New options for migraine relief

August 21, 2006

More than 28 million Americans suffer from migraine headaches, often beginning during adolescence, continuing throughout adulthood, and affecting three times as many women as men. The prescription drug market for the treatment of migraines is about $2 billion annually in this country. Vying for a piece of the pie are several new companies-some utilizing new combinations or new formulations of old drugs and a few developing new drug entities. Here's a heads-up on what's coming our way.

More than 28 million Americans suffer from migraine headaches, often beginning during adolescence, continuing throughout adulthood, and affecting three times as many women as men. The prescription drug market for the treatment of migraines is about $2 billion annually in this country. Vying for a piece of the pie are several new companies-some utilizing new combinations or new formulations of old drugs and a few developing new drug entities. Here's a heads-up on what's coming our way.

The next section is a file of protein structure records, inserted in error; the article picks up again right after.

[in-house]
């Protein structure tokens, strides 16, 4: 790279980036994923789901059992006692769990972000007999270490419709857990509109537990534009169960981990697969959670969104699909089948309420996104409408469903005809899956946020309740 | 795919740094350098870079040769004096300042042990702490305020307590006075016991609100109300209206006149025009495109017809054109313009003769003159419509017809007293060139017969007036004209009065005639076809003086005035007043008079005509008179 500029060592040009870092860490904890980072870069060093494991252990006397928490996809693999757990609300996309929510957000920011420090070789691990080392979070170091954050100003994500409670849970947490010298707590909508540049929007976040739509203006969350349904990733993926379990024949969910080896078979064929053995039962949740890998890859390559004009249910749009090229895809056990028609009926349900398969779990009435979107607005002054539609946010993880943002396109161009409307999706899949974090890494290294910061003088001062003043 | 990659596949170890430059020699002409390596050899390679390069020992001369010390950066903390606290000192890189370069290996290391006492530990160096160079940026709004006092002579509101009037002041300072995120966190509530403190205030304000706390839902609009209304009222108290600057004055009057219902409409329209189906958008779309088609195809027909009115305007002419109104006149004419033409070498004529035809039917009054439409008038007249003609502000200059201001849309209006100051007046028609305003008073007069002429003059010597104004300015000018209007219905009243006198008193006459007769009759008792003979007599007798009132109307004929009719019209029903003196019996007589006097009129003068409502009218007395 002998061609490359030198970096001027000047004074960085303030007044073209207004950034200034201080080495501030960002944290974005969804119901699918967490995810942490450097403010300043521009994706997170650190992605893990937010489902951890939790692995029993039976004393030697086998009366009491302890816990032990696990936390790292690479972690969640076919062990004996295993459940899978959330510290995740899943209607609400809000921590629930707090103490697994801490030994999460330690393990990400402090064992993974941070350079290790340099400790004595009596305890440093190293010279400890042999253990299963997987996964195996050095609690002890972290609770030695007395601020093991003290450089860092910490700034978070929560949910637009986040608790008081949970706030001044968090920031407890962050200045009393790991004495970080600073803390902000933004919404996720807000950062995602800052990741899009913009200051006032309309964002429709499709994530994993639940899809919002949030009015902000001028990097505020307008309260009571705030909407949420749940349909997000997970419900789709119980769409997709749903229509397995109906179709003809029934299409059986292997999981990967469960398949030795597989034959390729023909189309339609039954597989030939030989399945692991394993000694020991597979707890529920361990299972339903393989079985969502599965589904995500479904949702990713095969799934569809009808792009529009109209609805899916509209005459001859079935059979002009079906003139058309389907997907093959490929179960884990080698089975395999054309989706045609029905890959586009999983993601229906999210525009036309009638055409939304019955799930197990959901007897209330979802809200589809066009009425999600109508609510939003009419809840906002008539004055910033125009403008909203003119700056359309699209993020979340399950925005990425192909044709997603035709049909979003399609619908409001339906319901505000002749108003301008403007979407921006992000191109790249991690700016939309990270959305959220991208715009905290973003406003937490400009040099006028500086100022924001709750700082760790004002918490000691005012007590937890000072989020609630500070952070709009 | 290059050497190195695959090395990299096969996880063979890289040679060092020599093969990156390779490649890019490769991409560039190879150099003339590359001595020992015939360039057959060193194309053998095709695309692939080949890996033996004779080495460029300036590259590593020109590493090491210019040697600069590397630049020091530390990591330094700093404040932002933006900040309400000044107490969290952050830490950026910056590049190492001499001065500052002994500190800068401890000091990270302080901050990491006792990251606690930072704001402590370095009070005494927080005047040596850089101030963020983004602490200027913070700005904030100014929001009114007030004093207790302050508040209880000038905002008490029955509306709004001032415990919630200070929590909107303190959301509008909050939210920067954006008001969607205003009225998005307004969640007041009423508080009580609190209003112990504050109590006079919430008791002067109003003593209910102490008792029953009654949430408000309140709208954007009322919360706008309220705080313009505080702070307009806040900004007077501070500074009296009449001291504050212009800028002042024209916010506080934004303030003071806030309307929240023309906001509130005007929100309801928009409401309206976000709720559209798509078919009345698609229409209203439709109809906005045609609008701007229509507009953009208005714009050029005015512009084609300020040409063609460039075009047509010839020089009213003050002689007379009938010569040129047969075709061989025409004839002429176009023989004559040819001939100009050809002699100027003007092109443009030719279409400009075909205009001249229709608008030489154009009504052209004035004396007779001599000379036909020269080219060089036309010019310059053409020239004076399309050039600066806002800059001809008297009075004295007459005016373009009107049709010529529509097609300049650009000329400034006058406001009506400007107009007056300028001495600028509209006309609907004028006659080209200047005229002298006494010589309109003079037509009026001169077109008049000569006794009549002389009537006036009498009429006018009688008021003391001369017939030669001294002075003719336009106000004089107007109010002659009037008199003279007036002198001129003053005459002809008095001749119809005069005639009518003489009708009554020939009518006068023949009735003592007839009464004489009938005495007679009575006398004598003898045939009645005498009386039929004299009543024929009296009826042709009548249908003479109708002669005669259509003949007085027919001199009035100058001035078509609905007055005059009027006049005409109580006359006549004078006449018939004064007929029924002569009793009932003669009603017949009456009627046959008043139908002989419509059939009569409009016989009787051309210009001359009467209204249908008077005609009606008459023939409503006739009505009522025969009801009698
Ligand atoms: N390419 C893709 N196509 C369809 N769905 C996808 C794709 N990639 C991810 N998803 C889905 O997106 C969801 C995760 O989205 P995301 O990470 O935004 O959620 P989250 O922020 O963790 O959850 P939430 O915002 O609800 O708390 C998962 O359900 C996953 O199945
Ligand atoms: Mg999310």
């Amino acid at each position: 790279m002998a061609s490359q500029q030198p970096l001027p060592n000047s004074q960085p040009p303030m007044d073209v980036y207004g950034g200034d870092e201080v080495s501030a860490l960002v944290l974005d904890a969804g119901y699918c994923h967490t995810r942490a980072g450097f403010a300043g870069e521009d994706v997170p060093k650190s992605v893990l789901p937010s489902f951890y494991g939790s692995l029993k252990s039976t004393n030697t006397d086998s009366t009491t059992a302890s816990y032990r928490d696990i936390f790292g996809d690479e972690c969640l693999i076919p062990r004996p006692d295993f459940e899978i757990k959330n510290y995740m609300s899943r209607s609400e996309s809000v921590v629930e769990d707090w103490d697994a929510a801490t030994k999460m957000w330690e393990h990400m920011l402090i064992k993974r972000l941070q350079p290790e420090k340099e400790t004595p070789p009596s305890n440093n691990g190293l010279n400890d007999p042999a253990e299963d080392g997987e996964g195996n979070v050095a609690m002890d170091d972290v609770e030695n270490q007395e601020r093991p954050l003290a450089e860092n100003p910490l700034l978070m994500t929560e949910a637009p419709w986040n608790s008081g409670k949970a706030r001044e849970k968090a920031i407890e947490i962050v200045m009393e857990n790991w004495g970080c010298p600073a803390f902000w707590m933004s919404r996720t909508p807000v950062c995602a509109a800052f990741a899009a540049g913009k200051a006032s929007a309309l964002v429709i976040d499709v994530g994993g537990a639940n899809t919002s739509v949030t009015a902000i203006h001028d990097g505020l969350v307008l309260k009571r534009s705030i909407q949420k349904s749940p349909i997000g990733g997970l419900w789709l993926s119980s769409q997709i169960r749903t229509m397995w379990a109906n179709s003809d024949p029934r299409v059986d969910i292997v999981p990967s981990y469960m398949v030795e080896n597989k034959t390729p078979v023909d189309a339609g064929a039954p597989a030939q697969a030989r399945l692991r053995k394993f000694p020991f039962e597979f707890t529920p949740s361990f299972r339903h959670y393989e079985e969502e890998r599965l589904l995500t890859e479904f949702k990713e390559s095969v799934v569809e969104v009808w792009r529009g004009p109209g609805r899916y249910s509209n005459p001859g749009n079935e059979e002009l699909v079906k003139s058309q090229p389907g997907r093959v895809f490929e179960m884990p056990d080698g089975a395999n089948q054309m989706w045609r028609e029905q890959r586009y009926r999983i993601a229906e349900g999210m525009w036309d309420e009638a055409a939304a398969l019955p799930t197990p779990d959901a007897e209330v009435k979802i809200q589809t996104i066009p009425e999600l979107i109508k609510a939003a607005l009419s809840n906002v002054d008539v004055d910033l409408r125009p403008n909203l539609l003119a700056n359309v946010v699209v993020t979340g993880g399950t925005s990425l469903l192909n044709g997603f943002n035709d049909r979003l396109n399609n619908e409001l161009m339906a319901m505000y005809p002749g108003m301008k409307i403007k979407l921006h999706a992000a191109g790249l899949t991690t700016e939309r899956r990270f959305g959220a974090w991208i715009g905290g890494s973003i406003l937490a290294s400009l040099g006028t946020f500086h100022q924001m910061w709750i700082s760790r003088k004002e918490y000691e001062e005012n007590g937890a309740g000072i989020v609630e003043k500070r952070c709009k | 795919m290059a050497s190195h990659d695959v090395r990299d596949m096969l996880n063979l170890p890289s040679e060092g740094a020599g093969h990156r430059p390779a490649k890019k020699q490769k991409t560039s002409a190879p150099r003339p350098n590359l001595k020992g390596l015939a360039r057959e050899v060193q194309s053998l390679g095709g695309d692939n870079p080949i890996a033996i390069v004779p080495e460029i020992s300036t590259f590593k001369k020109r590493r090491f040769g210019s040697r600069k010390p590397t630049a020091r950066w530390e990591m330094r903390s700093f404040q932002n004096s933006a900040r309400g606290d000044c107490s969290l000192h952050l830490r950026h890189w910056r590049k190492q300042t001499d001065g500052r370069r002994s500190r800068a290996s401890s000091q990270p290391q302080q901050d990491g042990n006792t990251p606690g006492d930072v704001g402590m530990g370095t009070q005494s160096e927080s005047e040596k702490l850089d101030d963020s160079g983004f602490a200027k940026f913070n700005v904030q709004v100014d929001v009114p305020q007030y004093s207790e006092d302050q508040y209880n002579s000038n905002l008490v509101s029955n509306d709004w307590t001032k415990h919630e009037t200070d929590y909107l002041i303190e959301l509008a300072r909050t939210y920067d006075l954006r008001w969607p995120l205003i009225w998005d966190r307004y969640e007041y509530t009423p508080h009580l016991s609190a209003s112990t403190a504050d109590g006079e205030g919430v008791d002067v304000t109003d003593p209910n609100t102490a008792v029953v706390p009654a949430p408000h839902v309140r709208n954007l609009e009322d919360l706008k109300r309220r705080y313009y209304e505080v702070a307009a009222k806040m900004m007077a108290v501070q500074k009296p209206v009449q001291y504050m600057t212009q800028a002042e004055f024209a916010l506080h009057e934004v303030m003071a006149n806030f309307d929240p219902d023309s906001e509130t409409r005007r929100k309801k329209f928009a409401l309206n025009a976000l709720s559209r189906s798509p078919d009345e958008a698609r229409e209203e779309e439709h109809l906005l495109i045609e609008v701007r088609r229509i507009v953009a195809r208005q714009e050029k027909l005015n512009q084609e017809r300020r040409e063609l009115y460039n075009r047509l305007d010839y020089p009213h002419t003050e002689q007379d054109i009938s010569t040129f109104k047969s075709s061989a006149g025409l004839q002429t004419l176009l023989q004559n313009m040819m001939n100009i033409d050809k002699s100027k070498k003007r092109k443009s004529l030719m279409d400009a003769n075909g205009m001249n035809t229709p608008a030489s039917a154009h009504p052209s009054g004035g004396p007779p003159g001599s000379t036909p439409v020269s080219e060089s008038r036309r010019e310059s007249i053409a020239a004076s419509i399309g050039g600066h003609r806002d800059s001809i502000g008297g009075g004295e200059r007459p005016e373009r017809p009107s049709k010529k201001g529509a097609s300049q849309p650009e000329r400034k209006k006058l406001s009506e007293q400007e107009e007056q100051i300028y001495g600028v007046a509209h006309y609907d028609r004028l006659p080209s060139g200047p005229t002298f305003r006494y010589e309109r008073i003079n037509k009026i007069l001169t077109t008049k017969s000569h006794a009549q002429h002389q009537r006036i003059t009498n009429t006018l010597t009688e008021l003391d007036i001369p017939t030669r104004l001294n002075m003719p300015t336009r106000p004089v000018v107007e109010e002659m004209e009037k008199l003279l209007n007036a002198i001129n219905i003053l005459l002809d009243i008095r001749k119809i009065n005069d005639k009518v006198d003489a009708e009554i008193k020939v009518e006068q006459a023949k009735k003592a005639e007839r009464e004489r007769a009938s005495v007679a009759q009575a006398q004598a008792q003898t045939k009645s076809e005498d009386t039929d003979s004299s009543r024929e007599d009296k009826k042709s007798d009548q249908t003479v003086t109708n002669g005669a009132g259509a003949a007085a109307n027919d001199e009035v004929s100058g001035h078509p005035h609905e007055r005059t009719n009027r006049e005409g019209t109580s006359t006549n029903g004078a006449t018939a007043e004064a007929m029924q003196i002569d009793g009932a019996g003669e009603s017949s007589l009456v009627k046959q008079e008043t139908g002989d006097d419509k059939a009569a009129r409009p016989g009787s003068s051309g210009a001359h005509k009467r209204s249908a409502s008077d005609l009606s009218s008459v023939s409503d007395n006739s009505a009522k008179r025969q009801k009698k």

In a phase II trial of 126 migraine-sufferers, among patients receiving the minimum effective dose of intravenous olcegepant (2.5 mg), 66% responded to treatment compared with 27% receiving placebo. The drug was generally well tolerated, according to the manufacturer. The most common side effect observed was paresthesias.

Trexima contains 85 mg of sumatriptan succinate and 500 mg naproxen sodium in a single tablet and, according to the manufacturers, is the first product to treat both the inflammation and vasodilation associated with migraine headaches.